Ban air miles and stop frequent flyers, urge government advisers

Air miles

Air miles schemes should be banned because they encourage excessive flying, according to a report commissioned by the government’s climate change advisers.

The ban would affect millions of customers of British Airways, Virgin Atlantic and other airlines that have loyalty programmes. The report by Imperial College London for the Committee on Climate Change says that frequent flyers, who earn the most air miles, should be targeted as the government seeks to meet its emissions reduction targets.

It recommends “regulation to ban frequent flyer reward schemes that stimulate demand”. There are more than 220 frequent flyer schemes worldwide, with an estimated membership in excess of 200 million. A survey in 2017 found that 15 per cent of 30 to 59-year-olds in Britain were signed up to at least one frequent flyer programme.

The report says there is evidence that frequent flyer loyalty schemes are particularly damaging because they can result in people taking extra flights to “maintain their privileged traveller status”. It says that some people undertake “mileage runs” or “status runs” for the sole purpose of ensuring that they retain higher-tier membership of a scheme, and that some frequent flyers regard membership as being “related to status and social identity”.

“Introducing restrictions to ‘all-you-can-fly’ passes and loyalty schemes which offer air miles would remove incentives to excessive or stimulated flying,” the report concludes.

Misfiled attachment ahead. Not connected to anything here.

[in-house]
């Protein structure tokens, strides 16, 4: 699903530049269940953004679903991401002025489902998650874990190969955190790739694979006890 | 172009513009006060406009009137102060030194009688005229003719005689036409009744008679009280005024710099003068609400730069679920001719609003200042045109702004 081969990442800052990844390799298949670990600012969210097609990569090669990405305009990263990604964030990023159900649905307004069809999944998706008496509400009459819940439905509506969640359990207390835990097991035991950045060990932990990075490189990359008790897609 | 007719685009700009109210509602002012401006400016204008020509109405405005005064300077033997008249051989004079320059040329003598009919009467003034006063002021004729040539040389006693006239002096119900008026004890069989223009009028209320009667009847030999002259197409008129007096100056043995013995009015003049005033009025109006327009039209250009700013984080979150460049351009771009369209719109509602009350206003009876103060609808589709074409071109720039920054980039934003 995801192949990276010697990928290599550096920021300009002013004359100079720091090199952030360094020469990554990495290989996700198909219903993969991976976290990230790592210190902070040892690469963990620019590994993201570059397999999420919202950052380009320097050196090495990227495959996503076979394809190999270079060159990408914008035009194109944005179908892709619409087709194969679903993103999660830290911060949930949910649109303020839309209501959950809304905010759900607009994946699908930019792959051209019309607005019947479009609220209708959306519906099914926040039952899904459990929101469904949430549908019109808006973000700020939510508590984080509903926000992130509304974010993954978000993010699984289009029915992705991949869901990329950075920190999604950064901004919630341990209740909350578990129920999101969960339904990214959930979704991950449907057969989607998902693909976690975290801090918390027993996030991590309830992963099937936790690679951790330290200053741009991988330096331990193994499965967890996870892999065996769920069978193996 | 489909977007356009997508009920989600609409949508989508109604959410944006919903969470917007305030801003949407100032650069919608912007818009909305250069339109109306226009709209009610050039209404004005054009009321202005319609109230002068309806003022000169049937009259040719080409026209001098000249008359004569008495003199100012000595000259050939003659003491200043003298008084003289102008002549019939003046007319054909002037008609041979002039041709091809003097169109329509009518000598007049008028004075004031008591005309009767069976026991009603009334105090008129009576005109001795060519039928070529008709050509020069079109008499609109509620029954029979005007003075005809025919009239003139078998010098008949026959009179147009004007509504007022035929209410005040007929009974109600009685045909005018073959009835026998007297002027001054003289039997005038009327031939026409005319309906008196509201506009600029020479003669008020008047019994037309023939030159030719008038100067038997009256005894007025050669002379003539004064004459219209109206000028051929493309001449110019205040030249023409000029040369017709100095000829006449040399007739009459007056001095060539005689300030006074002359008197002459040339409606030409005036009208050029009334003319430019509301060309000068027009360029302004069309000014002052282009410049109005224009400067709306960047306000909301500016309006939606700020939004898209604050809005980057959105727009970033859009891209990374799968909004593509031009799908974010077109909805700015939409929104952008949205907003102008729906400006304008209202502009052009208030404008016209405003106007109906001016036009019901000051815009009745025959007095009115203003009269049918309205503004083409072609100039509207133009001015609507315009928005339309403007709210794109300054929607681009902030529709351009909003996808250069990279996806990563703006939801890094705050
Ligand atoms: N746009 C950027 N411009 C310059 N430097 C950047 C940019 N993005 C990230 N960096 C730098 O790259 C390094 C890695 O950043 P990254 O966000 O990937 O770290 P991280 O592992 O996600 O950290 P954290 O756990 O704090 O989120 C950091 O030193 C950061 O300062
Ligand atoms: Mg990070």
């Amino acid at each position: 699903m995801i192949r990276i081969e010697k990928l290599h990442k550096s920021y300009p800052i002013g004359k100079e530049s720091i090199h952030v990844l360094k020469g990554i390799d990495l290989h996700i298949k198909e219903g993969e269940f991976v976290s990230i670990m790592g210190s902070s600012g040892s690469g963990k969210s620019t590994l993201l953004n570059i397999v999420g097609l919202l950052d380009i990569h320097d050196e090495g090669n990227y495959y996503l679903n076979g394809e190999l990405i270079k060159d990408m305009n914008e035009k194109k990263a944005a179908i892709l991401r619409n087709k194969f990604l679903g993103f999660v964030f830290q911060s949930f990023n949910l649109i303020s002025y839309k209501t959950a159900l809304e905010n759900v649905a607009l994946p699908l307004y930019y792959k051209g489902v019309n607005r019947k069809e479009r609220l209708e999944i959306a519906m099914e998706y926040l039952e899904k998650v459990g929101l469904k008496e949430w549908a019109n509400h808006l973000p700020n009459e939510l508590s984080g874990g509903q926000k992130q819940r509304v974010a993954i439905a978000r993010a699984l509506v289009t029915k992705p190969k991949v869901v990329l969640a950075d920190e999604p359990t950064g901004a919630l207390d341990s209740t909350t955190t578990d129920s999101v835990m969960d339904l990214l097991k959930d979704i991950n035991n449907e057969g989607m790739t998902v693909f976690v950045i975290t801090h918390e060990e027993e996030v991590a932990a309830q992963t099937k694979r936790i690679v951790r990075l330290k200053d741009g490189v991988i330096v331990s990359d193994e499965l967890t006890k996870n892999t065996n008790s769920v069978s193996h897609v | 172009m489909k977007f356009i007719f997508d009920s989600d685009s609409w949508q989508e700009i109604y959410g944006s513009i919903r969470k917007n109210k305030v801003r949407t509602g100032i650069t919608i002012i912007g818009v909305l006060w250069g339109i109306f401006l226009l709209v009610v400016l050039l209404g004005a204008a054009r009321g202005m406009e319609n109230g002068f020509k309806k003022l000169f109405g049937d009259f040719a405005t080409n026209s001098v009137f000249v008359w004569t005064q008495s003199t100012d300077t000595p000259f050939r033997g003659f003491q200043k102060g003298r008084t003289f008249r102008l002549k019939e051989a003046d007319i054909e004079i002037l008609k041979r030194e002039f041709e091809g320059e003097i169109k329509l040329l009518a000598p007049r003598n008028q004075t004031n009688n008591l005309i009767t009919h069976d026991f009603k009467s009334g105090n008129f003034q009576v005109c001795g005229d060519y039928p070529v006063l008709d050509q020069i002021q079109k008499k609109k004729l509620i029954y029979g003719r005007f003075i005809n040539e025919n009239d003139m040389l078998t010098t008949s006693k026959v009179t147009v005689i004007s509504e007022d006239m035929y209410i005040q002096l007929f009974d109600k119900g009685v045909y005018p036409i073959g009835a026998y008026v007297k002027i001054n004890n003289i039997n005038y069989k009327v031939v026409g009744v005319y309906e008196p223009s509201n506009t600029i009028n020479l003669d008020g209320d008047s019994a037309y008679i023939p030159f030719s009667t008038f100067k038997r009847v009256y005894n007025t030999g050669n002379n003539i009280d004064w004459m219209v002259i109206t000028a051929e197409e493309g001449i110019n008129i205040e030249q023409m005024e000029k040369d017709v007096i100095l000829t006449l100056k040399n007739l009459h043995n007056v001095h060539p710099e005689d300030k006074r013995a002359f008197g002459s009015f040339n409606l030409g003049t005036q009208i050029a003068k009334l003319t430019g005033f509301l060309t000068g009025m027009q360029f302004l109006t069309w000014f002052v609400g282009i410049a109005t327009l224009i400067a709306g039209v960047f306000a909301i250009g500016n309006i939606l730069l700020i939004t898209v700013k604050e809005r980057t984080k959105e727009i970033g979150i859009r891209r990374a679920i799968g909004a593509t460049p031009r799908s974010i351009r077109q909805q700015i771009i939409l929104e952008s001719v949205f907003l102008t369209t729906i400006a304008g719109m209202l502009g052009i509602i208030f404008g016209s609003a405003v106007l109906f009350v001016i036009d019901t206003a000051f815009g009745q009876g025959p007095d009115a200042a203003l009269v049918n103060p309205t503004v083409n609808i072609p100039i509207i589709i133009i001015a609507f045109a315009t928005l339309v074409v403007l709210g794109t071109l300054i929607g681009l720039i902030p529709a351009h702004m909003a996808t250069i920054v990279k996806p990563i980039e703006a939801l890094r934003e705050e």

All advertisements for flights should include information about their emissions expressed in a simple way to make customers consider the climate impact of their trips, the report says.

The Committee on Climate Change said that the report had “helped inform” its recommendation to the government in May that it should adopt a legally binding target of “net zero” emissions by 2050, which means Britain would become carbon neutral.

Theresa May adopted that standard in legislation in June in one of her final acts as prime minister, making Britain the first major economy to bind itself to such an ambitious target.

The report sets out how that could be achieved. It says the government must abandon its approach of encouraging households “to make small and easy changes” and instead seek “high- impact shifts in consumer behaviours and choices”. It says ministers should “introduce a ban on air miles and frequent flyer loyalty schemes that incentivise excessive flying” and recommends making meat more expensive.

It also calls for mandatory labels on food showing the climate impact of products and recommends that all public sector canteens should be required to have at least one vegan option “available to everyone every day”.

Airlines UK, a trade body, criticised the report, arguing that if Britain adopted unilateral measures targeting aviation, such as banning air miles, it would damage the country’s reputation and could result in people taking more flights from other countries.

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